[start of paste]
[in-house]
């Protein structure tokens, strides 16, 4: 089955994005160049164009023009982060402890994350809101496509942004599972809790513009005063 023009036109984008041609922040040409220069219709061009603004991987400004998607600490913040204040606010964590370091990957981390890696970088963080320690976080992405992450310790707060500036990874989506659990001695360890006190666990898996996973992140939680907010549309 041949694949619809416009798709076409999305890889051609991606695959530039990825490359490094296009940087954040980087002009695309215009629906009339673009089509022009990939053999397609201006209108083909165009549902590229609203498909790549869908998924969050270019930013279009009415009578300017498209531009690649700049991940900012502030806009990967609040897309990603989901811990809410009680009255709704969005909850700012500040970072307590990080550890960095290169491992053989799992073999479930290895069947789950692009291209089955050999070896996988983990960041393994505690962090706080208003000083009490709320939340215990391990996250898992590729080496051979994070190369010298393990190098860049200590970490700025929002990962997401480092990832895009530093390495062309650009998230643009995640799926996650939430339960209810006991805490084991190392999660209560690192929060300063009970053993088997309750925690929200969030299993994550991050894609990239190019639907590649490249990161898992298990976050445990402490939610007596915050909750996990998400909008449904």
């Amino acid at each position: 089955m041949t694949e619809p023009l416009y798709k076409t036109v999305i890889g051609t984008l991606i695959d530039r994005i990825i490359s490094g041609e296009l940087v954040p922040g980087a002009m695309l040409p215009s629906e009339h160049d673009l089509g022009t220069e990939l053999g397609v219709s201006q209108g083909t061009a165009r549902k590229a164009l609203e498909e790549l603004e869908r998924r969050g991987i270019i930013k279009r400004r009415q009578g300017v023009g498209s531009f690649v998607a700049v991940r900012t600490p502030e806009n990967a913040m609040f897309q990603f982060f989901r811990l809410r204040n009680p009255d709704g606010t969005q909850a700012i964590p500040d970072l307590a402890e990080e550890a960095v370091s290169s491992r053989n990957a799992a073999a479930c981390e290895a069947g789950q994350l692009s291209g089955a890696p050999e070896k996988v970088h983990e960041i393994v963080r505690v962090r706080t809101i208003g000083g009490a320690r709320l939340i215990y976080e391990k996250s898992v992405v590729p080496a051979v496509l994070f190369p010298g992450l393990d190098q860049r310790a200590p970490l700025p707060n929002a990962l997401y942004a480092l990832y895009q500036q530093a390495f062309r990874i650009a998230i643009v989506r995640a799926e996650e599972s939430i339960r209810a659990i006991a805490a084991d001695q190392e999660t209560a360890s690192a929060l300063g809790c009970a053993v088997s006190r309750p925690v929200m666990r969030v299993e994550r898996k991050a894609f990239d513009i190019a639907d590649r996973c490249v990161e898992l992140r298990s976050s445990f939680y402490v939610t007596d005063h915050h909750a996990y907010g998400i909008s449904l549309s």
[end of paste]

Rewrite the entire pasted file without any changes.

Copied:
[in-house]
């Protein structure tokens, strides 16, 4: 089955994005160049164009023009982060402890994350809101496509942004599972809790513009005063 023009036109984008041609922040040409220069219709061009603004991987400004998607600490913040204040606010964590370091990957981390890696970088963080320690976080992405992450310790707060500036990874989506659990001695360890006190666990898996996973992140939680907010549309 041949694949619809416009798709076409999305890889051609991606695959530039990825490359490094296009940087954040980087002009695309215009629906009339673009089509022009990939053999397609201006209108083909165009549902590229609203498909790549869908998924969050270019930013279009009415009578300017498209531009690649700049991940900012502030806009990967609040897309990603989901811990809410009680009255709704969005909850700012500040970072307590990080550890960095290169491992053989799992073999479930290895069947789950692009291209089955050999070896996988983990960041393994505690962090706080208003000083009490709320939340215990391990996250898992590729080496051979994070190369010298393990190098860049200590970490700025929002990962997401480092990832895009530093390495062309650009998230643009995640799926996650939430339960209810006991805490084991190392999660209560690192929060300063009970053993088997309750925690929200969030299993994550991050894609990239190019639907590649490249990161898992298990976050445990402490939610007596915050909750996990998400909008449904």
């Amino acid at each position: 089955m041949t694949e619809p023009l416009y798709k076409t036109v999305i890889g051609t984008l991606i695959d530039r994005i990825i490359s490094g041609e296009l940087v954040p922040g980087a002009m695309l040409p215009s629906e009339h160049d673009l089509g022009t220069e990939l053999g397609v219709s201006q209108g083909t061009a165009r549902k590229a164009l609203e498909e790549l603004e869908r998924r969050g991987i270019i930013k279009r400004r009415q009578g300017v023009g498209s531009f690649v998607a700049v991940r900012t600490p502030e806009n990967a913040m609040f897309q990603f982060f989901r811990l809410r204040n009680p009255d709704g606010t969005q909850a700012i964590p500040d970072l307590a402890e990080e550890a960095v370091s290169s491992r053989n990957a799992a073999a479930c981390e290895a069947g789950q994350l692009s291209g089955a890696p050999e070896k996988v970088h983990e960041i393994v963080r505690v962090r706080t809101i208003g000083g009490a320690r709320l939340i215990y976080e391990k996250s898992v992405v590729p080496a051979v496509l994070f190369p010298g992450l393990d190098q860049r310790a200590p970490l700025p707060n929002a990962l997401y942004a480092l990832y895009q500036q530093a390495f062309r990874i650009a998230i643009v989506r995640a799926e996650e599972s939430i339960r209810a659990i006991a805490a084991d001695q190392e999660t209560a360890s690192a929060l300063g809790c009970a053993v088997s006190r309750p925690v929200m666990r969030v299993e994550r898996k991050a894609f990239d513009i190019a639907d590649r996973c490249v990161e898992l992140r298990s976050s445990f939680y402490v939610t007596d005063h915050h909750a996990y907010g998400i909008s449904l549309s």